Acts xii. 48. “And as many as were ordained to eternal life, believed.” Ephesians i. 4, 5, 11. “ According as he hath chosen us in him before the foundation of the worll, that we should be holy and without blame before him in love: Having predestinated us unto the adoption of children by Jesus Christ to himself, according to the good pleasure of his will: In whom we have also obtained an inheritance, being predestinated according to the purpose of bim who worketh all things after the counsel of his own will.” Rom. ix. 11–24. “ For the children being not yet born, neither having done any good or evil that the purpose of God according, to election might stand, not of works but of him that calleth; it was said unto her, The elder shall serve the younger. As it is written, Jacob have I loved, but Esau have I hated. What shall we say then? Is there unrighteousness with God? God forbid. For he saith to Moses, I will have mercy on whom I will have mercy, and I will have compassion on whom I will have compassion. So then it is not of him that willeth, nor of him that runneth, but of God that sheweth mercy. For the scripture saith unto Pharaoh, Even for this same purpose have I raised thee up, that I might shew my power in thee, and that my name might be declared thoughout all the earth. Therefore, hath he mercy on whom he will have mercy, and whom he will be hardeneth. Thou wilt say then unto me, Why doth he yet find fault? For who hath resisted his will? Nay but, О man, who art thou that repliest against God? Shall the thing formed say to him that formed it, Why hast thou made me thus: Hath not the potter power over the clay, of the same lump to make one vessel unto honour, and another unto dishonour? What if God, willing to show his wrath, and to make his power known, endured with much long suffering the vessels of wrath fitted to destruction: And that he might make known the riches of his glory on the vessels of his mercy, which he had afore prepared unto glory. Even us whom he hath called, not of the Jews only, but also of the Gentiles?”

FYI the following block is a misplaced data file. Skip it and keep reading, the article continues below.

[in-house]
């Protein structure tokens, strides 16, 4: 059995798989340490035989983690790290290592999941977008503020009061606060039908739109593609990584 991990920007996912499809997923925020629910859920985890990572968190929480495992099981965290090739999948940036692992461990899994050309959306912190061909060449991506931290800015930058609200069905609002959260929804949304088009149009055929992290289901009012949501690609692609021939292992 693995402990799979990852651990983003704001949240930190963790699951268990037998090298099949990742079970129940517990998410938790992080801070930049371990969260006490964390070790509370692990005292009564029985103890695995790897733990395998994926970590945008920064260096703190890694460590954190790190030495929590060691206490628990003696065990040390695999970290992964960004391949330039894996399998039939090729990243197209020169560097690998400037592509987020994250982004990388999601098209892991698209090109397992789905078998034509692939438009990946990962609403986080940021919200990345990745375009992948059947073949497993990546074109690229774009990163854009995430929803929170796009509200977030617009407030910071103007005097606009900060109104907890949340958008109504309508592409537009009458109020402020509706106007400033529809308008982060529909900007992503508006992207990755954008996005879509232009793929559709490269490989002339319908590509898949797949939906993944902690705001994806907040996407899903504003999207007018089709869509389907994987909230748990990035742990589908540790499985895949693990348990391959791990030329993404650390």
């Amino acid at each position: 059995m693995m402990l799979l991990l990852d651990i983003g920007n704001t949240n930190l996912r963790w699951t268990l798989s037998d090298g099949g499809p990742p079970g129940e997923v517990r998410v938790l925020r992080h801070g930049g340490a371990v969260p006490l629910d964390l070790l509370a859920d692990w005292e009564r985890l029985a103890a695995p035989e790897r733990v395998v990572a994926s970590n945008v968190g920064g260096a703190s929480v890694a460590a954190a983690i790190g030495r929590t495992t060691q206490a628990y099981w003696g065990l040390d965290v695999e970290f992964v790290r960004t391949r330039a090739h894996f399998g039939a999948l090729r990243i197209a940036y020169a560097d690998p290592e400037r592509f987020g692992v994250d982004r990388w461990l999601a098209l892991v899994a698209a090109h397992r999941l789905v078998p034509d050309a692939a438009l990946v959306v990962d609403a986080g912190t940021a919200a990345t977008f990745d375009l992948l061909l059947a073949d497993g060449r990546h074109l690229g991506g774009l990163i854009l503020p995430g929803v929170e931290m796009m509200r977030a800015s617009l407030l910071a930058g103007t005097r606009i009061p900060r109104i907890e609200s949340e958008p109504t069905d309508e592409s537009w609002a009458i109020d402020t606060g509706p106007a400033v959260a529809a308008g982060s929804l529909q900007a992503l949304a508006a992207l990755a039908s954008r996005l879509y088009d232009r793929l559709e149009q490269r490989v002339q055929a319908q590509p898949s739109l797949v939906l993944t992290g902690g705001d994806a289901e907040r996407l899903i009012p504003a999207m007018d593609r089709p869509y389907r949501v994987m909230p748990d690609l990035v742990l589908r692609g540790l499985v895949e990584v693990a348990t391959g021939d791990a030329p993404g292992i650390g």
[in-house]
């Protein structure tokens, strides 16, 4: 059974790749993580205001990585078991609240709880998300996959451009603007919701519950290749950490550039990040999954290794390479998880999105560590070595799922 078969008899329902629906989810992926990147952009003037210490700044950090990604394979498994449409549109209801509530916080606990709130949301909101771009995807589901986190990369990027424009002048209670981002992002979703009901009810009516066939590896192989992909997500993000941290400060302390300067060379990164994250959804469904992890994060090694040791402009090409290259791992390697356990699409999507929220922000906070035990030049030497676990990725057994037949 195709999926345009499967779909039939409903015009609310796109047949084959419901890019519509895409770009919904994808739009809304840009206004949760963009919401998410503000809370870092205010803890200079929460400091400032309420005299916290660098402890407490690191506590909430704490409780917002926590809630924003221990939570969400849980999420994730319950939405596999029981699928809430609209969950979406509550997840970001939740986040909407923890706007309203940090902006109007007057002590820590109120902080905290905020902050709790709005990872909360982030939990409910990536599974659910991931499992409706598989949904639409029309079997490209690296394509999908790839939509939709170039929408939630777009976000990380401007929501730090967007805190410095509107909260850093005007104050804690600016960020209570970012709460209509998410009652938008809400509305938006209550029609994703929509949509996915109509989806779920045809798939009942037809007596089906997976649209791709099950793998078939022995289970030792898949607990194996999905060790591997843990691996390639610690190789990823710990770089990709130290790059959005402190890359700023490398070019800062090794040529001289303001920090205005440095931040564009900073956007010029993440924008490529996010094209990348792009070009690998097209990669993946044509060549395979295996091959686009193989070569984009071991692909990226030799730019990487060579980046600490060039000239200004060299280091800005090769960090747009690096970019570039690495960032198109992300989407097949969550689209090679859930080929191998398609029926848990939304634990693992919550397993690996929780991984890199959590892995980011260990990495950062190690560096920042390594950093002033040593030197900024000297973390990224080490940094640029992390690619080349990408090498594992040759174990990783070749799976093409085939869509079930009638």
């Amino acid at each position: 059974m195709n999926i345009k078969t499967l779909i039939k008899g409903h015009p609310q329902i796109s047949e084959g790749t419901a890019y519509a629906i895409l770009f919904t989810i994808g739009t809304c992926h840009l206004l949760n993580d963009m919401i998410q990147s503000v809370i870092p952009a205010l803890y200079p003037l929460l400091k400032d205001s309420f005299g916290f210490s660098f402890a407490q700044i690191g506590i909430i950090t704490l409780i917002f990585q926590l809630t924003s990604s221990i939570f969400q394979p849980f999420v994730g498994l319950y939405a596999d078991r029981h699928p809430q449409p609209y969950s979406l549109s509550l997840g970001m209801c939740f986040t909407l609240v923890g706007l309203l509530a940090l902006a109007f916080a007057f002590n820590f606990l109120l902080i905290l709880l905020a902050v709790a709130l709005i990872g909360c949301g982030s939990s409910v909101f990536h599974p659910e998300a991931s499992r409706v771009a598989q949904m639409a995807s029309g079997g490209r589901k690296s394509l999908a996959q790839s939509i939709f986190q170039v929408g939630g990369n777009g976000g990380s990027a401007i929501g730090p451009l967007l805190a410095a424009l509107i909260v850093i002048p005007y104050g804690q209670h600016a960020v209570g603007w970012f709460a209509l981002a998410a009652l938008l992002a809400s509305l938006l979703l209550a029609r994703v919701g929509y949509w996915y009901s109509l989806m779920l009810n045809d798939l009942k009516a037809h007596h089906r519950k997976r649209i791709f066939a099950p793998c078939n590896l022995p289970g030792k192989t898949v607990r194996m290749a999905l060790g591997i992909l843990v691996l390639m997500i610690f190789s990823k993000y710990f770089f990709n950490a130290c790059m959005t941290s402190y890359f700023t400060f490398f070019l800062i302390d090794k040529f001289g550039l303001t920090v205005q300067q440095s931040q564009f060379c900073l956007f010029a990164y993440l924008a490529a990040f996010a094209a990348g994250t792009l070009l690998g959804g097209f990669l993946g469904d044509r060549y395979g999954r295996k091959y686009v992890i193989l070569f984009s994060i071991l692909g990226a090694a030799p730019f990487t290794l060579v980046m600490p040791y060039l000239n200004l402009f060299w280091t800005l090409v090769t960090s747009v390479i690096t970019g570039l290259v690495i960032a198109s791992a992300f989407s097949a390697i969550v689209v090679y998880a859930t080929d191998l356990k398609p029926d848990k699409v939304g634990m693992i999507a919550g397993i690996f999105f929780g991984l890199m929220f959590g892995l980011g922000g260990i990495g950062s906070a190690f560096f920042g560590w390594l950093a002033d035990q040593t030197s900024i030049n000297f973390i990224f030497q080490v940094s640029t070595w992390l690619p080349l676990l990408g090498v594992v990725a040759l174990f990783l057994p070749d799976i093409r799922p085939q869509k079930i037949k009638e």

Rom. xi. 4-11. But what saith the answer of God unto him? I have reserved to myself seven thousand men, who have not bowed

the knee to the image of Baal. Even so then at the present tine also there is a remnant according to the election of grace. A: if by grace, then is it no more of works: otherwise grace is no more grace. But if it be of works, then is it no more grace: oberex work is no more work. What then? Israel hath not obtained that which he seeketh for; but the election hath obtained it; and the rest were blinded. (According as it is written, God hath giren the the spirit of slumber, eyes that they should not see, and ears the thes should not hear;) unto this day. And David saith, Let there table be made a snare, and a trap, and a stumbling block, and a recompense unto them: Let their eyes be darkened that they may not see, and bow down their back alway, I say then, Hase the stumbled that they should fall? God forbid: but rather through their fall salvation is come unto the Gentiles, for to proroke them to jealousy.

Titus, 1. 2. “ In hope of eternal life, which God that cannot lie, promised before the world began. Pet. i. 2. Elect according to the foreknowledge of God the Father, through sanctification of the spirit, unto obedience and sprinkling of the blood of Jesus Christ; Grace unto you, and peace, be multiplied. Acts, ii. Him, being delivered by the determinate counsel and foreknowl edge of God, ye have taken, and by wicked hands hare crucified and slain. John, x. 16, 28 and 29. And other sheep I bare, which are not of this fold: them also I must bring, and they shall hear my voice ; and there shall be one fold, and one shepherd. And I give unto them eternal life; and they shall never perish, neither shall any pluck them out of my hand. My Faiher, which gave them me, is greater than all: and none is able to pluck them out of my Father's hand. John, vi. 39 and 44. And this is the Father's will which hath sent me, that of all which he hath given me I should lose nothing; but should raise it up again at the last day. No man can come to me, except the F:ther which hath sent me draw him: and I will raise him up at the last day.”

Thus, I have quoted from thirty verses of scripture, all of them doctrinal, spoken by Christ or his Apostles: They are scarcely the introduction to what is taught on this subject in Scripture. And without claiming the gift of prophesy, I may safely predict

, that no Methodist preacher will ever use any one of them as his text withoul taking measures to guard his audience against supposing that they teach the doctrine of God's eternal designs. No one of them ever will be used commonly and frequently by them in their public discourses, whilst they continue to wish the success of Methodism.